“I would hate for an organization to try to latch onto my visibility to promote their own agenda, especially if it’s something that I wouldn’t agree with.”
So said Miss America Erika Harold to a Washington Times reporter last week when asked about her partnership with the Anti-Defamation League. Harold was speaking about her collaboration with ADL on her youth violence prevention platform, clearly distancing herself from ADL’s recently launched campaign advocating gay rights.
“One of the things that I make very clear when an organization wants me to work on their behalf is they support me in my platform. It doesn’t mean I support them in their agenda in every other social issue,” said Harold. “I don’t know that they would support my views on abstinence. We haven’t had that discussion because we’re focused in that capacity on youth violence prevention.”
But for all intents and purposes, Harold could very well have been referring to her battle with the Miss America Organization, who not only shirked her views on abstinence but downright prohibited the former Miss Illinois from speaking publicly on the subject. That is, until the Times printed a front page article detailing the censorship hidden away from the media spotlight.
That article liberated Harold, who subsequently told reporters that Miss America Chief Executive George Bauer lifted the restrictions and would enable her to speak on abstinence.
“If I don’t speak about it now as Miss America, I will be disappointing the thousands of young people throughout Illinois who need assurance that waiting until marriage for sex is the right thing to do,” she told reporters.
Speaking to thousands of young people is what Harold has been doing, visiting classrooms, making appearances at fairs and rallies and even a correctional facility to promote abstinence. She traveled more than once to the nation’s capitol to lobby legislators for an increase in abstinence-until-marriage program funding and even submitted written testimony to the House Ways and Means Committee this year.
“Initially, I thought the kids were going to boo. I expected they were going to just laugh me right on out,” she said of her many chastity talks. “But I will tell you, the kids came up after me and said, ‘You know what, I’m glad that you came to tell me this because you made me realize that I have hope, that even if I’ve made decisions that I wasn’t proud of, that I don’t have to be confined by them. I can still make a positive decision in the future.'”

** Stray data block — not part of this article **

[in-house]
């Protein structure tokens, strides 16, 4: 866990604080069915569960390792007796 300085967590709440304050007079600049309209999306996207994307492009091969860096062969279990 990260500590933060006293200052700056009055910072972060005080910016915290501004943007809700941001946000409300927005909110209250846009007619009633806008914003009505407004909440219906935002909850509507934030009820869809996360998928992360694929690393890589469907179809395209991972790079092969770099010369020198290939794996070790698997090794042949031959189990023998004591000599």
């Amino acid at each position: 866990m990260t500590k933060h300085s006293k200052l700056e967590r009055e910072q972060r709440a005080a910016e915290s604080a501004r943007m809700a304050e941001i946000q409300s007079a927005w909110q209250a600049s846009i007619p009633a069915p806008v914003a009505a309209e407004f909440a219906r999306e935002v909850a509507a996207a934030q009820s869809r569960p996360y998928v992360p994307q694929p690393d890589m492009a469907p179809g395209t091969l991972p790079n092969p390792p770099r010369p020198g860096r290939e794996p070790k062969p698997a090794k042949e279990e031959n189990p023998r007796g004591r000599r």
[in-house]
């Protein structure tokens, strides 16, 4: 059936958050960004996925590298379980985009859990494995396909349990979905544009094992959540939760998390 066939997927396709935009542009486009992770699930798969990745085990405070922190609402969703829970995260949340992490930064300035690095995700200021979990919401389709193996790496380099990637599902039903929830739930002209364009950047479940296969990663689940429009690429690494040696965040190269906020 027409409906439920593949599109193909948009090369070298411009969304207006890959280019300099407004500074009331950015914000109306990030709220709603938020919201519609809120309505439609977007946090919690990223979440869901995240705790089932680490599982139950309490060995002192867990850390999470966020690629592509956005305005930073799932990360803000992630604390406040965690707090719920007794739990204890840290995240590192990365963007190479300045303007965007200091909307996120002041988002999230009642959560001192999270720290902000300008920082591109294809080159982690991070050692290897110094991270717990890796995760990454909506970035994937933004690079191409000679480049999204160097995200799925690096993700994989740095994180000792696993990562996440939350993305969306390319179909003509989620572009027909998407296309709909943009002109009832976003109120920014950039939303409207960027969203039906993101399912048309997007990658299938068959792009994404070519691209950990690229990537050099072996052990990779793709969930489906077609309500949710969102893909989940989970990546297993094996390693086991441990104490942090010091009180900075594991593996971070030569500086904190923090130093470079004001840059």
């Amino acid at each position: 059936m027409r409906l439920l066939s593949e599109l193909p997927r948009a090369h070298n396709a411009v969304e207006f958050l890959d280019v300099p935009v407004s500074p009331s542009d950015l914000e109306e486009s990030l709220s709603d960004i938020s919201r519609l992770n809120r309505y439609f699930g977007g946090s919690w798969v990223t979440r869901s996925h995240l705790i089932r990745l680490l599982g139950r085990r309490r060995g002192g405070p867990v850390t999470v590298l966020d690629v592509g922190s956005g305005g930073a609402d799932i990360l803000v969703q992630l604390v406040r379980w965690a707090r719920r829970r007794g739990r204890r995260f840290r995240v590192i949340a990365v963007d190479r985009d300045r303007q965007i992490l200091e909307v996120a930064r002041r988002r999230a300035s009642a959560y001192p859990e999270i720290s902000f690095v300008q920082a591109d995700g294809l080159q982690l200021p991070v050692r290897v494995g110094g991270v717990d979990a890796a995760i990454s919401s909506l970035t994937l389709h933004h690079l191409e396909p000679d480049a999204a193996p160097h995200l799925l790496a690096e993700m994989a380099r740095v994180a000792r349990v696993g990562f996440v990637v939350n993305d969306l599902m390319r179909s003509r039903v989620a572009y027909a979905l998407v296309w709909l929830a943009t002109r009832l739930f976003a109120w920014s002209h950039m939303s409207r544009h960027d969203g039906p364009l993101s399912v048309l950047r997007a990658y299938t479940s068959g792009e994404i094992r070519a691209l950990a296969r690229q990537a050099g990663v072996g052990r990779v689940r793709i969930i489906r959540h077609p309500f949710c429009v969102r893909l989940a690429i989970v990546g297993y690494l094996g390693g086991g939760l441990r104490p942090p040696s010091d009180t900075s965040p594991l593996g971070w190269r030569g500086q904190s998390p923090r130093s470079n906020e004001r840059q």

How unfortunate, and telling, that Harold can garner more respect from teenagers than from the Miss America Organization, the very group that seeks to promote role models for today’s youth.
After all, this is their beauty queen, their shining star, their go-getter!
What does the Miss America Organization expect from an intelligent woman headed for Harvard Law School and a career in public policy? Do they really think they can herald themselves as the world’s leading provider of scholarships for young women while simultaneously silence the very woman they chose for her intelligence, charm and impassioned beliefs?
Kate Shindle never had this problem. But then again, Kate Shindle never talked about abstinence.
As the 1998 Miss America, Shindle promoted condom distribution in schools and needle exchange programs as part of her HIV and AIDS awareness platform. Incidentally, the Miss America Organization’s website directs viewers to pick up a copy of Shindle’s recently released CD at Virgin Records – perhaps their only comfortable association with the term.
But now they have a different Miss America on their hands. Instead of swapping needles and passing out condoms, this one wants to promote abstinence – the only fool-proof way to prevent unwanted pregnancies and sexually transmitted diseases.
“One of the things that the CEO of the Miss America Organization said to me is, ‘Whatever you say, you own it and you have to take responsibility for it,'” Harold told reporters before she won her right of free speech with pageant officials.
But owning her words never had been a problem for Harold, at least not before being crowned Miss America. Hopefully, it never will be again.